Research Reports - Rates and predictors of suicidal ideation during the first year after traumatic brain injury

Am J Public Health. 2014 Jul;104(7)

Mackelprang JL(1), Bombardier CH, Fann JR, Temkin NR, Barber JK, Dikmen SS

Objectives. We examined rates of suicidal ideation (SI) after traumatic brain
injury (TBI) and investigated whether demographic characteristics, preinjury
psychiatric history, or injury-related factors predicted SI during the first year
after injury. Methods. We followed a cohort of 559 adult patients who were
admitted to Harborview Medical Center in Seattle, Washington, with a complicated
mild to severe TBI between June 2001 and March 2005. Participants completed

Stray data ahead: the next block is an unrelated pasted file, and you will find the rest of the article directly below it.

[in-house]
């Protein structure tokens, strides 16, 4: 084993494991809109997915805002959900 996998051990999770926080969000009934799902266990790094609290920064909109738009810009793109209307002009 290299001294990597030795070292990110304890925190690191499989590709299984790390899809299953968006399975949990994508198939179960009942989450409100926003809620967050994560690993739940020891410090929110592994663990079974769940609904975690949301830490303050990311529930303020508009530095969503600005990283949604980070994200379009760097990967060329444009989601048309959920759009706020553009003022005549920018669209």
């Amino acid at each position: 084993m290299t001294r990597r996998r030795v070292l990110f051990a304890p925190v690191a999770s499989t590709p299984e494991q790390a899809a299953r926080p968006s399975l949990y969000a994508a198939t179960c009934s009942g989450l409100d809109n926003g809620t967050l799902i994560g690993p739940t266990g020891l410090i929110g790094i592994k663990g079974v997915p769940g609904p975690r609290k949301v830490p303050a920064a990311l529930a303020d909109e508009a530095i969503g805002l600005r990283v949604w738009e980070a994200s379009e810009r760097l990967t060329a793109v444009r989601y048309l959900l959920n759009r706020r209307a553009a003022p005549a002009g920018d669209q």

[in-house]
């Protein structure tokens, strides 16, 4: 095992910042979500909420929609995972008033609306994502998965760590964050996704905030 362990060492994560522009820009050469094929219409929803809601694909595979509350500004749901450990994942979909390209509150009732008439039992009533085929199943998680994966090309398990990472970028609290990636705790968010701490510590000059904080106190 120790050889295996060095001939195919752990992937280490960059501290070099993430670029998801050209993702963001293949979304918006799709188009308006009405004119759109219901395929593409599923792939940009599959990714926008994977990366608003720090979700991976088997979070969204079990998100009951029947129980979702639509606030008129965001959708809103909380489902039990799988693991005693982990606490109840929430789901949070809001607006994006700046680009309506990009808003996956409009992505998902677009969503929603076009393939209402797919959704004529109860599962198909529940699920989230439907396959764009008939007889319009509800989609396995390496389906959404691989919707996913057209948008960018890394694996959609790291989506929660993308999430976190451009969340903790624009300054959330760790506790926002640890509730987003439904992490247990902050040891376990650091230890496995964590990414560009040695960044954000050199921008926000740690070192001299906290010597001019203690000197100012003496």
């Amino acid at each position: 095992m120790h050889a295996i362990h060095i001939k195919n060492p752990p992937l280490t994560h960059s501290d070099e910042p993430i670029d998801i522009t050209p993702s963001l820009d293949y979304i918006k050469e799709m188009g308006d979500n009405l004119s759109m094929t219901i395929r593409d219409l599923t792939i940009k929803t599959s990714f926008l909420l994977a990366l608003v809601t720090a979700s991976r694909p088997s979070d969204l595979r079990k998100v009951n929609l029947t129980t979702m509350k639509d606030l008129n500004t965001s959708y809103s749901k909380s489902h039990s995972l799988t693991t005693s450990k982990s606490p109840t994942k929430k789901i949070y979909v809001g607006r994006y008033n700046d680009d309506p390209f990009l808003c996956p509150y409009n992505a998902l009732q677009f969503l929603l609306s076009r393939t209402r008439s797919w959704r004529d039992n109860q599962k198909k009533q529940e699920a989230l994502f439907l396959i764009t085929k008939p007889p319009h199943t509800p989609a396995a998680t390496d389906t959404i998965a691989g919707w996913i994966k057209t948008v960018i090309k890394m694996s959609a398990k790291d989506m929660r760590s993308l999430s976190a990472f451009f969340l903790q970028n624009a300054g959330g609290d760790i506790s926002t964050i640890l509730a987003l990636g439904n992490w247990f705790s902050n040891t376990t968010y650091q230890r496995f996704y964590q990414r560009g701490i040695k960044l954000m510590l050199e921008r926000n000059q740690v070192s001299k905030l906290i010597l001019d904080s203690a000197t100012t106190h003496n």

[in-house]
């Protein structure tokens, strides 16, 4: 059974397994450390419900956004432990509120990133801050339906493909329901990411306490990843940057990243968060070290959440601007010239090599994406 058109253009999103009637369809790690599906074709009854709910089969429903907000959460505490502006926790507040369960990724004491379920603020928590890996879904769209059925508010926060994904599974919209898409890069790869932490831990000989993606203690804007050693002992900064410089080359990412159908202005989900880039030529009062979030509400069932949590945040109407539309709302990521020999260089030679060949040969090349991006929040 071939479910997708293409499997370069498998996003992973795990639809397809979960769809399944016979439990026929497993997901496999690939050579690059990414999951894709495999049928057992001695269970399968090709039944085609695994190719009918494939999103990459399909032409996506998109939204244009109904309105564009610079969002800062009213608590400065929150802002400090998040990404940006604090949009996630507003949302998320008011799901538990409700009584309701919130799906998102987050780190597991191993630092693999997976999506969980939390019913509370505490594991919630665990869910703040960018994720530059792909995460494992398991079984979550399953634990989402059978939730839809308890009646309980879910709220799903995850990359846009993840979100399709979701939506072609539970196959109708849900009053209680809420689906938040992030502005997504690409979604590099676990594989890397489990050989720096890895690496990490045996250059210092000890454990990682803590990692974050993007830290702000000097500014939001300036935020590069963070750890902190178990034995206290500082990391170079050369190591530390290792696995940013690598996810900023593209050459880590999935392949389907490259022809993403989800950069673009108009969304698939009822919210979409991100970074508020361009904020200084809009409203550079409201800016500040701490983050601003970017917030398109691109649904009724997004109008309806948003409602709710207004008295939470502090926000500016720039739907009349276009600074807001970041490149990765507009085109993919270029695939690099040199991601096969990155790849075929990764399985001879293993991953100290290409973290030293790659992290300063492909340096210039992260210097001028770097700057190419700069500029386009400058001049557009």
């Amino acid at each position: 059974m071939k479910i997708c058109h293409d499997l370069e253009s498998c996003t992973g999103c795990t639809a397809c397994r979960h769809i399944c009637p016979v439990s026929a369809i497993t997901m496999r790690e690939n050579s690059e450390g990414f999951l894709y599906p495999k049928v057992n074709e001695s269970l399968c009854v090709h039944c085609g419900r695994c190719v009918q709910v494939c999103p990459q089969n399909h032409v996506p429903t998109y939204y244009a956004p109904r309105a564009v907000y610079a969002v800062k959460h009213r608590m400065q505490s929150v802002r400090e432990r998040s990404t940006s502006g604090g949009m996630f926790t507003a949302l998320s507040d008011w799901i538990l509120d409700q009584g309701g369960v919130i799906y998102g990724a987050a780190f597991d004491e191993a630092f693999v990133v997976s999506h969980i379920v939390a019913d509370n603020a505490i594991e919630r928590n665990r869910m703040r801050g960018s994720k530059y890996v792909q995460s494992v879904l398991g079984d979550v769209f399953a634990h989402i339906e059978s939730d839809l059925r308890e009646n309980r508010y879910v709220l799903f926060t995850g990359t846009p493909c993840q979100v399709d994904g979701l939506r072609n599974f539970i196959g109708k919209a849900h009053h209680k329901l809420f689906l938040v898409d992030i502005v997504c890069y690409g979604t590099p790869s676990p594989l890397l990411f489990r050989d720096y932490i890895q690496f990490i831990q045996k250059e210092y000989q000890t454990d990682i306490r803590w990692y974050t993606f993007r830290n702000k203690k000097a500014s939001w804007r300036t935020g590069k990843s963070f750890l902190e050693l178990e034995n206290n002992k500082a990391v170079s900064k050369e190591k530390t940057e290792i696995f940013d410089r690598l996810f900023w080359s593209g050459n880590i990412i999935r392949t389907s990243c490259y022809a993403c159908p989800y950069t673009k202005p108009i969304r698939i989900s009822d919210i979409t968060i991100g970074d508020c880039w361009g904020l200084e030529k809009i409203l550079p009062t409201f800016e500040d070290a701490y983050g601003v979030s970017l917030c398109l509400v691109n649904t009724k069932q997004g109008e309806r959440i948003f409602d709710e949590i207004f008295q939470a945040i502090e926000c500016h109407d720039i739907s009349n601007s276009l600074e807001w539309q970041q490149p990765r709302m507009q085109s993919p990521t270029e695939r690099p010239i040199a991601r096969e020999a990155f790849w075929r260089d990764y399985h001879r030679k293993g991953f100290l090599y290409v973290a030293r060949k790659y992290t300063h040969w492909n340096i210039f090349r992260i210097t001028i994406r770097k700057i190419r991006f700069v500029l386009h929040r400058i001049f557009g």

structured telephone interviews during months 1 through 6, 8, 10, and 12 after
injury. We assessed SI using item 9 of the Patient Health Questionnaire (PHQ-9).
Results. Twenty-five percent of the sample reported SI during 1 or more
assessment points. The strongest predictor of SI was the first PHQ-8 score (i.e.,
PHQ-9 with item 9 excluded) after injury. Other significant multivariate
predictors included a history of a prior suicide attempt, a history of bipolar
disorder, and having less than a high school education. Conclusions. Rates of SI
among individuals who have sustained a TBI exceed those found among the general
population. Increased knowledge of risk factors for SI may assist health care
providers in identifying patients who may be vulnerable to SI after TBI.

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